Skip to main content

Turkey's religious conservatives bemoan 'dangers of Christmas'

Christmas and New Year's festivities have become an indication of hard-core religious conservatives’ fear of increasing secularization in Turkey.

As usual at this time of the year, the debate in Turkey on whether Muslims should celebrate the New Year erupts. Christmas and New Year's celebrations are not banned in Turkey, as is the case in Tajikistan, Somalia and Brunei. But the arguments used in those countries that such celebrations are "contrary to Islamic culture, which could damage the faith of the Muslim community" are not foreign to hard-core conservatives who oppose such festivities in Turkey.

While Christmas is not celebrated as a religious holiday in Turkey — where 99% of inhabitants are Muslims — Santa Claus, the Christmas tree and social gatherings have in time become integral elements of New Year’s Eve — a holiday widely celebrated by secular Turks. The dispute takes place each year between the proponents of the celebrations as harmless entertainment, and conservative Muslims who often wrongly confuse Christmas with New Year’s Eve but find both holidays “foreign” and unacceptable.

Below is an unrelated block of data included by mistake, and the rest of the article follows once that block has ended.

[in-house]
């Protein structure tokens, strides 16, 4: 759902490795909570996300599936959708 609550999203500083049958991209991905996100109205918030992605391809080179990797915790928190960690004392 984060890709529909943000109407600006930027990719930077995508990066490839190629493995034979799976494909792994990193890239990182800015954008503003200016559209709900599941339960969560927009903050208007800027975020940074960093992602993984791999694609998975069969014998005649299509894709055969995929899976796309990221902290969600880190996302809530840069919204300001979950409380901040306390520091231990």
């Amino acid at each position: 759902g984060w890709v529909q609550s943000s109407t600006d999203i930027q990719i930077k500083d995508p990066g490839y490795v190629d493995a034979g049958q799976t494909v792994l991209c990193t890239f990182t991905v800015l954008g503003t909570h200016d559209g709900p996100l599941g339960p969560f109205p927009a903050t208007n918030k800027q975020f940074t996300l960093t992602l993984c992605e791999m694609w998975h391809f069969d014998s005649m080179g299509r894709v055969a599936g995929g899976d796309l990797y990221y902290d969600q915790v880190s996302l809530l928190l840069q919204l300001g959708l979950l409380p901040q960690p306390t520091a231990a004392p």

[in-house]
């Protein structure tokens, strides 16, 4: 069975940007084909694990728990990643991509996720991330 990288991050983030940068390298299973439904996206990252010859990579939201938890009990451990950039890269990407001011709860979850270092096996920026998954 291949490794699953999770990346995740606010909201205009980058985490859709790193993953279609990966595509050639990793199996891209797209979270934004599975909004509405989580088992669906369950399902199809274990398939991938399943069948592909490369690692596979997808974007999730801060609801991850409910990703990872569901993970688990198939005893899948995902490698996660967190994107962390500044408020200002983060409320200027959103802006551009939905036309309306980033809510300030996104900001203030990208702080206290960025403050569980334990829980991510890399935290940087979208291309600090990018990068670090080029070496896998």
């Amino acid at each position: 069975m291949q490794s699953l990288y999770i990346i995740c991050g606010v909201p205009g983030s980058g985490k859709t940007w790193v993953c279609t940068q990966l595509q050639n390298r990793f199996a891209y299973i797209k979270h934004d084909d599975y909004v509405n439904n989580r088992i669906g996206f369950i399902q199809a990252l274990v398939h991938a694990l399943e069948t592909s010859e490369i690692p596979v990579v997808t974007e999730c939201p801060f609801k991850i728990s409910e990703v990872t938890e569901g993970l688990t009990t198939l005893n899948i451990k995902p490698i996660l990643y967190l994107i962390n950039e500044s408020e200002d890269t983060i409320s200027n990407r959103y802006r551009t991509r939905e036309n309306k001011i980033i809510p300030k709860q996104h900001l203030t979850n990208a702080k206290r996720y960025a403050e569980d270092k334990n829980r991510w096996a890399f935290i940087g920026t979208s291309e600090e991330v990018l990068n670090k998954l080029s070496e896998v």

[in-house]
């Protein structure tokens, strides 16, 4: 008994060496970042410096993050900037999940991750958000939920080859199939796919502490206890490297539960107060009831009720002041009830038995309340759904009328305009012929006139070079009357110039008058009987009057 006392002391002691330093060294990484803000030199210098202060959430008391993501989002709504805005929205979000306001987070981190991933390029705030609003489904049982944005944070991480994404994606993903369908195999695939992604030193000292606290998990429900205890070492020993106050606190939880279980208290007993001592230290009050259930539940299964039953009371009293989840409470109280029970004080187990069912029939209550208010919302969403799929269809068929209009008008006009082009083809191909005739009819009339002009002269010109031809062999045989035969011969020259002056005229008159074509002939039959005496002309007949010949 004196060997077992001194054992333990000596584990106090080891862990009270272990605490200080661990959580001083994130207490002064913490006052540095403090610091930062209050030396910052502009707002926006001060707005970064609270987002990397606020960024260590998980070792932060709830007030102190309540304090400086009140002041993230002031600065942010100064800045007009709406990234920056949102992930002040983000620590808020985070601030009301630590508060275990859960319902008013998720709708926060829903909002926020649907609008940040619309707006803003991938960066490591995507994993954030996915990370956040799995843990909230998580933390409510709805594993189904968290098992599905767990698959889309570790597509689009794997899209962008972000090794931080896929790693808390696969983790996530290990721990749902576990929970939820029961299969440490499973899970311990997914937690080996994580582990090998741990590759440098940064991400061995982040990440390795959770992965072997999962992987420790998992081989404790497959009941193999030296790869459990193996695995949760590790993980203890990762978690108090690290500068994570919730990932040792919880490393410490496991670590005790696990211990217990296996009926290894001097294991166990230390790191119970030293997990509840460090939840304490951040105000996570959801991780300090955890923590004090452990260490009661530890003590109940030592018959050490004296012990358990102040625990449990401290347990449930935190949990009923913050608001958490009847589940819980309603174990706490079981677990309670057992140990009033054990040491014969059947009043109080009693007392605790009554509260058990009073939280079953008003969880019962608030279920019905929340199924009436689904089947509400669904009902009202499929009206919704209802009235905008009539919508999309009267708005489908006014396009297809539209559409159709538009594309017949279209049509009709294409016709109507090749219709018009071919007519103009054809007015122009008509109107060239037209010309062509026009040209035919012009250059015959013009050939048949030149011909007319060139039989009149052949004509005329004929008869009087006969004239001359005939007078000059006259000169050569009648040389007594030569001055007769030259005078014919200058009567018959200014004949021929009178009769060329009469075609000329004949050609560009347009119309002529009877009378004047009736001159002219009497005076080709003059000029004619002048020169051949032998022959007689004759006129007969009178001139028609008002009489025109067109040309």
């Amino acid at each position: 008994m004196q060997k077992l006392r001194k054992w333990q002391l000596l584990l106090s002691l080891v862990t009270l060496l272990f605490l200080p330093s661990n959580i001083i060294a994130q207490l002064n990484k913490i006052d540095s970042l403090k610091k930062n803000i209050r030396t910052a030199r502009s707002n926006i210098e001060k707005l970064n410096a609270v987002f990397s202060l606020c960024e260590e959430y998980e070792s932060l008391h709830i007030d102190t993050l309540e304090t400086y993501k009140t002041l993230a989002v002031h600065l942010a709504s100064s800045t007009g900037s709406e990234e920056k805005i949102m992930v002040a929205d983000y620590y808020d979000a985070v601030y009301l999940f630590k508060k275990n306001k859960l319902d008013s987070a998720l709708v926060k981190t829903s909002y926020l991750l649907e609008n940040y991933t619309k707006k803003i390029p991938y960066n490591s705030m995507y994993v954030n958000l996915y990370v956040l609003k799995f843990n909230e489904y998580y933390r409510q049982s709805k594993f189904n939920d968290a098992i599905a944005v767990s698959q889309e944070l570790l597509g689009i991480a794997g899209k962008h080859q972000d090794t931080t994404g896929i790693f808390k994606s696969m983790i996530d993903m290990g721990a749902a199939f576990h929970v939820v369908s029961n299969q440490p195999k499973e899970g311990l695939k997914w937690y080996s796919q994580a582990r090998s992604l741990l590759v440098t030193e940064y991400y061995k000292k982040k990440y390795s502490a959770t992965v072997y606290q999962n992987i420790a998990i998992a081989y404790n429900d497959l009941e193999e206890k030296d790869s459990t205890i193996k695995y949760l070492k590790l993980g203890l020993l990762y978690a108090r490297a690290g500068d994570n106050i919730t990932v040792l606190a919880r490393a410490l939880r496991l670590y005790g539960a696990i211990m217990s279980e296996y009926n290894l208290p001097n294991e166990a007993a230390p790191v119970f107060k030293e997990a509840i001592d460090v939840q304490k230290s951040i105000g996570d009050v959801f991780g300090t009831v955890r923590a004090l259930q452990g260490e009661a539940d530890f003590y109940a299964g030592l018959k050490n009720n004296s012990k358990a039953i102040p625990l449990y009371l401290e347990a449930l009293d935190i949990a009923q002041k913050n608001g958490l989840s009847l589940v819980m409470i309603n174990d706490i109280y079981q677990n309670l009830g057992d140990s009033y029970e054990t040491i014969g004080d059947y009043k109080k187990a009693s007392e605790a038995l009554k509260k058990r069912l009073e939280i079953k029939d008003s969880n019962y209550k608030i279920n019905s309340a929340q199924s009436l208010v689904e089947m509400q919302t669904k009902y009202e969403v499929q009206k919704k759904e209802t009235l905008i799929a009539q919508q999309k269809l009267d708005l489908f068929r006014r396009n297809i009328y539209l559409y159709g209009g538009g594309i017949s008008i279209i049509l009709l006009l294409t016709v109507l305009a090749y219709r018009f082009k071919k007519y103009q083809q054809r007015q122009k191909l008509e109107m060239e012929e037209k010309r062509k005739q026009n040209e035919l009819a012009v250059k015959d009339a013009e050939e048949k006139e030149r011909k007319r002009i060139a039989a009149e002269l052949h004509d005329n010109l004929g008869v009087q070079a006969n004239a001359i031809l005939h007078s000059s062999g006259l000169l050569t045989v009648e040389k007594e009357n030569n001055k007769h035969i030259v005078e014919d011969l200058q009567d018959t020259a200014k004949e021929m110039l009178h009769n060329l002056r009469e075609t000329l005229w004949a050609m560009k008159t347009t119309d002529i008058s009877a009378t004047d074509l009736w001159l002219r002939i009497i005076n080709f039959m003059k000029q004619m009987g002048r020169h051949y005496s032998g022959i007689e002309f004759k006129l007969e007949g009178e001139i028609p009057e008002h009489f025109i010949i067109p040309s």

Access the Middle East news and analysis you can trust

Join our community of Middle East readers to experience all of Al-Monitor, including 24/7 news, analyses, memos, reports and newsletters.


Only $100 for annual access.